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The prospects for thin film PV solar energy in a world dominated by crystalline silicon

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If you have a question about this talk, please contact Dr Geoff Hale.

Light refreshments available from 19:00. These talks are open and all are welcome.

The rapid growth in crystalline silicon PV solar module manufacturing from 2010 to 2014 has dramatically reduced the cost of solar PV installation and helped to grow the global market. Thin film PV products were predicted to take an increasing market share but this has not happened and has fallen back to a traditional 10% of market share. The dilemma for any new technology is trying to predict the market opportunities in the future, when it will be ready for large volume manufacture. To compete with crystalline silicon the volume in 5 years’ time will need to be larger than it is today, so the competition for new products gets harder. However, there has not been a more exciting time for research in materials for thin film PV, with compound semiconductor materials such as cadmium telluride and copper indium disellenide both exceeding 20% cell efficiency, the rapid rise of the remarkable Perovskites with cell efficiency exceeding 17% and a range of emerging materials based on earth abundant elements. This talk will explore some of the exciting applications that are well suited to thin film PV which will unlock new markets for clean and renewable electricity generation in the future.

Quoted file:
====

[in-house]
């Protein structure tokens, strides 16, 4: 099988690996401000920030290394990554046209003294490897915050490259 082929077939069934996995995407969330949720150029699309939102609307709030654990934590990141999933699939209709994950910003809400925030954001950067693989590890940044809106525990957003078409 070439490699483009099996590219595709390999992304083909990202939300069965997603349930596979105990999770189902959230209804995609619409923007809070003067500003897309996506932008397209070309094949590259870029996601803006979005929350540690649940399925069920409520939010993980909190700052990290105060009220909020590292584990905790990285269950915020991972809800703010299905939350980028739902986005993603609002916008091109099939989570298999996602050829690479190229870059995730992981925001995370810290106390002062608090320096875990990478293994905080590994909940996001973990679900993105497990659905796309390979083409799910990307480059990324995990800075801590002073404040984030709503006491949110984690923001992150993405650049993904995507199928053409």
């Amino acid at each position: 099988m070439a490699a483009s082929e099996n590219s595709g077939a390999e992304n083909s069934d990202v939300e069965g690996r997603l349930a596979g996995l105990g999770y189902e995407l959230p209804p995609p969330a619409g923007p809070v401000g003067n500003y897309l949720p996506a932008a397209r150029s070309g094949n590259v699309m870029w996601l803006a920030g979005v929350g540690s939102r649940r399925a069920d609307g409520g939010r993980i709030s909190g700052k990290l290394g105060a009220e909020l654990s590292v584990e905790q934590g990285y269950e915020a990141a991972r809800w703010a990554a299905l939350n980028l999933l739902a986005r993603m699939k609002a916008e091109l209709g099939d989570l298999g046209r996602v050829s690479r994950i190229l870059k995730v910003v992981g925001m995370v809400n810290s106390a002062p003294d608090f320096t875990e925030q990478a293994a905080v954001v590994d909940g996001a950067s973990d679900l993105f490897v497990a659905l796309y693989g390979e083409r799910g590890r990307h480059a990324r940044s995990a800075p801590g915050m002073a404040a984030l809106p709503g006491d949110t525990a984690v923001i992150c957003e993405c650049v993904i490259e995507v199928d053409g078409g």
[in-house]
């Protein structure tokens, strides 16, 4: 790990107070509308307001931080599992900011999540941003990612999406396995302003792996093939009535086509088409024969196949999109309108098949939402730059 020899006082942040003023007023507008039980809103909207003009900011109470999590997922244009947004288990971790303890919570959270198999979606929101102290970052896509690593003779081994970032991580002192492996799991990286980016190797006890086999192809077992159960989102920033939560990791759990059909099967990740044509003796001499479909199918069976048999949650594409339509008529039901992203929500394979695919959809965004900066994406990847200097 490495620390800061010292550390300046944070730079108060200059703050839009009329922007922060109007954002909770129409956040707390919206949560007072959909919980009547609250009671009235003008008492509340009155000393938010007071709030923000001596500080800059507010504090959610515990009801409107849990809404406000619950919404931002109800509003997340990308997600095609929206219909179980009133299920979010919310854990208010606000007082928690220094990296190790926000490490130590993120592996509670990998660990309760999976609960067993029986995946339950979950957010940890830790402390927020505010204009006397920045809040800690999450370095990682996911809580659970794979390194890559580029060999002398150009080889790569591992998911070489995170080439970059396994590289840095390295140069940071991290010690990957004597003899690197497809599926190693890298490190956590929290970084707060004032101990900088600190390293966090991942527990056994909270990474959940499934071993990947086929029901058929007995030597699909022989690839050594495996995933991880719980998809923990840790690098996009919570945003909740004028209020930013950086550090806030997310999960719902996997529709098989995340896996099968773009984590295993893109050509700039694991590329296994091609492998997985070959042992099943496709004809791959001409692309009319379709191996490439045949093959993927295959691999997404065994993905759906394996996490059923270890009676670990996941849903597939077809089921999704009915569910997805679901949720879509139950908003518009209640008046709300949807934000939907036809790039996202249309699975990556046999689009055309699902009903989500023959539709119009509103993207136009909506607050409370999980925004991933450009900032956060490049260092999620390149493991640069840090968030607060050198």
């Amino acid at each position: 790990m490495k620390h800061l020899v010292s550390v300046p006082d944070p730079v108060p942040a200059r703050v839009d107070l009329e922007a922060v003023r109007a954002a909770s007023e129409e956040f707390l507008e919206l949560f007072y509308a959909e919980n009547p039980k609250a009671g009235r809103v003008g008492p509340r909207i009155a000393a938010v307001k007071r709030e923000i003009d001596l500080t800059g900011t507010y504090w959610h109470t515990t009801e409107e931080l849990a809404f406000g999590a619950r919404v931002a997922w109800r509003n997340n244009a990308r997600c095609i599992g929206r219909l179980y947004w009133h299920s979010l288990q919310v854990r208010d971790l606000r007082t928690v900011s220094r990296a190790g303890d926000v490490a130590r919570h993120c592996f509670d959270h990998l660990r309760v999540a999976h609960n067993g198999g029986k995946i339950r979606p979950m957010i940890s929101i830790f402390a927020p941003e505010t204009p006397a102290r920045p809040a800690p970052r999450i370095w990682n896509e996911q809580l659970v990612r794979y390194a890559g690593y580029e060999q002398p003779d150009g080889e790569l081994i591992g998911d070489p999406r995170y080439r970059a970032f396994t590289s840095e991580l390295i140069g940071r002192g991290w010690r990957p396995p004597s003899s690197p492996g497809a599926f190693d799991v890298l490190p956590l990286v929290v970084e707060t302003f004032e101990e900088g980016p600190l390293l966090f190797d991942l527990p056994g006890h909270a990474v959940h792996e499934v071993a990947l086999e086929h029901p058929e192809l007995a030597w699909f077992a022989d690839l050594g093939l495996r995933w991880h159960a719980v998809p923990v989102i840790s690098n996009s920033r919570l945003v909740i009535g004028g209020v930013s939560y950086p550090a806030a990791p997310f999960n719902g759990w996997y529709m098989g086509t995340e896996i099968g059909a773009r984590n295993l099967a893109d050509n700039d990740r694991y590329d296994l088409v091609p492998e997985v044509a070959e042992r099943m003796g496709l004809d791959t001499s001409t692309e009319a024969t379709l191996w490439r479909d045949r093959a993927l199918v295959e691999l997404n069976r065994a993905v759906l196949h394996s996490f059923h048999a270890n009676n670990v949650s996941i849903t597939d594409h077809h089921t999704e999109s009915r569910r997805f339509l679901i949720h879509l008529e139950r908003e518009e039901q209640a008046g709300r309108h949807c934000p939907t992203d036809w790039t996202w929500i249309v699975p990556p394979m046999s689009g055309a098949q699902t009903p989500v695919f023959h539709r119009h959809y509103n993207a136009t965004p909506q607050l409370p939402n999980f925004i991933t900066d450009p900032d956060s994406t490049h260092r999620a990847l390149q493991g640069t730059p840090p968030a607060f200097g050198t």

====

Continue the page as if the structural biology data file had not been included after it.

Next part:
This talk is part of the Cambridge and Anglian Materials Society meetings series.

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